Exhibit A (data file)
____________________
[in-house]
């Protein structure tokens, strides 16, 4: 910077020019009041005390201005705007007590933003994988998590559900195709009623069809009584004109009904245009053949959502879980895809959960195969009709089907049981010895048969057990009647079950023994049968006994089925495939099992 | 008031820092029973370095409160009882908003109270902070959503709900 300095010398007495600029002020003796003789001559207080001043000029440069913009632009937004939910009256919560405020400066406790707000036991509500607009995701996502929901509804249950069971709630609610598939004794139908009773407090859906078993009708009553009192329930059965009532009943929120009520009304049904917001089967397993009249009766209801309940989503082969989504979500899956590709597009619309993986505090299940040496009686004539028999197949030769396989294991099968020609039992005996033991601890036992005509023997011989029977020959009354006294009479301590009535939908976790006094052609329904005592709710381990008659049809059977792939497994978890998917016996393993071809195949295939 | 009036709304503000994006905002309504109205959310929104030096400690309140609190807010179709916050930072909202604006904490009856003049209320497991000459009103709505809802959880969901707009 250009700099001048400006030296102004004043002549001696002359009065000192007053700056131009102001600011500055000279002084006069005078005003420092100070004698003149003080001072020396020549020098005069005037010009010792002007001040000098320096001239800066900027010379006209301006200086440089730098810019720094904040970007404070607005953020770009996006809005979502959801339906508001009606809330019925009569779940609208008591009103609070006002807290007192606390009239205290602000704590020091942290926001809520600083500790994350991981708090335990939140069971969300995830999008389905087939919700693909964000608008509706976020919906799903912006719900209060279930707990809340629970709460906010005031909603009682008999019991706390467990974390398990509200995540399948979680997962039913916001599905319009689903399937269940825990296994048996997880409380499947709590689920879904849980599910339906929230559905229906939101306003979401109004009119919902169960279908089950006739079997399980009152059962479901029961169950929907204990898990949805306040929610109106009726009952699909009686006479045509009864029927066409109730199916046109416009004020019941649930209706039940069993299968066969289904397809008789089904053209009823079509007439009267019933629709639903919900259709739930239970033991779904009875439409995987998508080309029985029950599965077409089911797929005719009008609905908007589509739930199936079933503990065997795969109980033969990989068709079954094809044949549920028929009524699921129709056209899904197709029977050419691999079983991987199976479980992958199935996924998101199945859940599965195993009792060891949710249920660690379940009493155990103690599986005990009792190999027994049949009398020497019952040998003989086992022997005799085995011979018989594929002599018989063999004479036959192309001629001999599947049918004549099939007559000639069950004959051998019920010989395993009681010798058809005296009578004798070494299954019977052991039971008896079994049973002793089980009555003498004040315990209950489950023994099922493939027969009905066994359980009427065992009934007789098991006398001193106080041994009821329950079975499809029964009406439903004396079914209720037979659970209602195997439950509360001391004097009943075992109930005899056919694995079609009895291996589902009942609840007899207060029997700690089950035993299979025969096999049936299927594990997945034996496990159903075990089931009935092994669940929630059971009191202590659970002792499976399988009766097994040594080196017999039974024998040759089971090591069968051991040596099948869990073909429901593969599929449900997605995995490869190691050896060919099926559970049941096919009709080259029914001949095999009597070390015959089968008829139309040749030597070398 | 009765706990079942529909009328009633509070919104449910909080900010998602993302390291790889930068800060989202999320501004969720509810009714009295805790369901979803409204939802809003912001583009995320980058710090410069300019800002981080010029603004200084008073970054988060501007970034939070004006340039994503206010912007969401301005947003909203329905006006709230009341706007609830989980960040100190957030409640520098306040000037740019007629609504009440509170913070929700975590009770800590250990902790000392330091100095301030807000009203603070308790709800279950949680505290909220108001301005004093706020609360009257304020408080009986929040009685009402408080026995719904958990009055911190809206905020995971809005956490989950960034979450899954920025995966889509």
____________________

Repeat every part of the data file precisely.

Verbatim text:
[in-house]
């Protein structure tokens, strides 16, 4: 910077020019009041005390201005705007007590933003994988998590559900195709009623069809009584004109009904245009053949959502879980895809959960195969009709089907049981010895048969057990009647079950023994049968006994089925495939099992 | 008031820092029973370095409160009882908003109270902070959503709900 300095010398007495600029002020003796003789001559207080001043000029440069913009632009937004939910009256919560405020400066406790707000036991509500607009995701996502929901509804249950069971709630609610598939004794139908009773407090859906078993009708009553009192329930059965009532009943929120009520009304049904917001089967397993009249009766209801309940989503082969989504979500899956590709597009619309993986505090299940040496009686004539028999197949030769396989294991099968020609039992005996033991601890036992005509023997011989029977020959009354006294009479301590009535939908976790006094052609329904005592709710381990008659049809059977792939497994978890998917016996393993071809195949295939 | 009036709304503000994006905002309504109205959310929104030096400690309140609190807010179709916050930072909202604006904490009856003049209320497991000459009103709505809802959880969901707009 250009700099001048400006030296102004004043002549001696002359009065000192007053700056131009102001600011500055000279002084006069005078005003420092100070004698003149003080001072020396020549020098005069005037010009010792002007001040000098320096001239800066900027010379006209301006200086440089730098810019720094904040970007404070607005953020770009996006809005979502959801339906508001009606809330019925009569779940609208008591009103609070006002807290007192606390009239205290602000704590020091942290926001809520600083500790994350991981708090335990939140069971969300995830999008389905087939919700693909964000608008509706976020919906799903912006719900209060279930707990809340629970709460906010005031909603009682008999019991706390467990974390398990509200995540399948979680997962039913916001599905319009689903399937269940825990296994048996997880409380499947709590689920879904849980599910339906929230559905229906939101306003979401109004009119919902169960279908089950006739079997399980009152059962479901029961169950929907204990898990949805306040929610109106009726009952699909009686006479045509009864029927066409109730199916046109416009004020019941649930209706039940069993299968066969289904397809008789089904053209009823079509007439009267019933629709639903919900259709739930239970033991779904009875439409995987998508080309029985029950599965077409089911797929005719009008609905908007589509739930199936079933503990065997795969109980033969990989068709079954094809044949549920028929009524699921129709056209899904197709029977050419691999079983991987199976479980992958199935996924998101199945859940599965195993009792060891949710249920660690379940009493155990103690599986005990009792190999027994049949009398020497019952040998003989086992022997005799085995011979018989594929002599018989063999004479036959192309001629001999599947049918004549099939007559000639069950004959051998019920010989395993009681010798058809005296009578004798070494299954019977052991039971008896079994049973002793089980009555003498004040315990209950489950023994099922493939027969009905066994359980009427065992009934007789098991006398001193106080041994009821329950079975499809029964009406439903004396079914209720037979659970209602195997439950509360001391004097009943075992109930005899056919694995079609009895291996589902009942609840007899207060029997700690089950035993299979025969096999049936299927594990997945034996496990159903075990089931009935092994669940929630059971009191202590659970002792499976399988009766097994040594080196017999039974024998040759089971090591069968051991040596099948869990073909429901593969599929449900997605995995490869190691050896060919099926559970049941096919009709080259029914001949095999009597070390015959089968008829139309040749030597070398 | 009765706990079942529909009328009633509070919104449910909080900010998602993302390291790889930068800060989202999320501004969720509810009714009295805790369901979803409204939802809003912001583009995320980058710090410069300019800002981080010029603004200084008073970054988060501007970034939070004006340039994503206010912007969401301005947003909203329905006006709230009341706007609830989980960040100190957030409640520098306040000037740019007629609504009440509170913070929700975590009770800590250990902790000392330091100095301030807000009203603070308790709800279950949680505290909220108001301005004093706020609360009257304020408080009986929040009685009402408080026995719904958990009055911190809206905020995971809005956490989950960034979450899954920025995966889509």